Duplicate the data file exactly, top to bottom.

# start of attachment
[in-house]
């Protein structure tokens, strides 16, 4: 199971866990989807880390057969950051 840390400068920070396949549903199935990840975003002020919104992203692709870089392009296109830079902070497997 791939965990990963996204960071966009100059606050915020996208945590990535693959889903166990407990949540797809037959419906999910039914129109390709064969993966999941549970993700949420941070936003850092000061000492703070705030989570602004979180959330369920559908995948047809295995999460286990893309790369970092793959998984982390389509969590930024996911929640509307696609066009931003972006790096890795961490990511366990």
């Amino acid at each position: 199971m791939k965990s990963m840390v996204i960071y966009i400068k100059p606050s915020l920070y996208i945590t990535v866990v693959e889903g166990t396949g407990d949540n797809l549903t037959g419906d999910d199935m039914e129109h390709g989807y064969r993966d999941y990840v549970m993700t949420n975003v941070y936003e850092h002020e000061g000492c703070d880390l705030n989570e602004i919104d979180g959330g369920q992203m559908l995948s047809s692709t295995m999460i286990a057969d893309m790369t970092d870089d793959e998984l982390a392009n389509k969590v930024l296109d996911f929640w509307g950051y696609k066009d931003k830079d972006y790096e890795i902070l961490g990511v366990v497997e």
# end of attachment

[in-house]
């Protein structure tokens, strides 16, 4: 199971866990989807880390057969950051 840390400068920070396949549903199935990840975003002020919104992203692709870089392009296109830079902070497997 791939965990990963996204960071966009100059606050915020996208945590990535693959889903166990407990949540797809037959419906999910039914129109390709064969993966999941549970993700949420941070936003850092000061000492703070705030989570602004979180959330369920559908995948047809295995999460286990893309790369970092793959998984982390389509969590930024996911929640509307696609066009931003972006790096890795961490990511366990």
């Amino acid at each position: 199971m791939k965990s990963m840390v996204i960071y966009i400068k100059p606050s915020l920070y996208i945590t990535v866990v693959e889903g166990t396949g407990d949540n797809l549903t037959g419906d999910d199935m039914e129109h390709g989807y064969r993966d999941y990840v549970m993700t949420n975003v941070y936003e850092h002020e000061g000492c703070d880390l705030n989570e602004i919104d979180g959330g369920q992203m559908l995948s047809s692709t295995m999460i286990a057969d893309m790369t970092d870089d793959e998984l982390a392009n389509k969590v930024l296109d996911f929640w509307g950051y696609k066009d931003k830079d972006y790096e890795i902070l961490g990511v366990v497997e």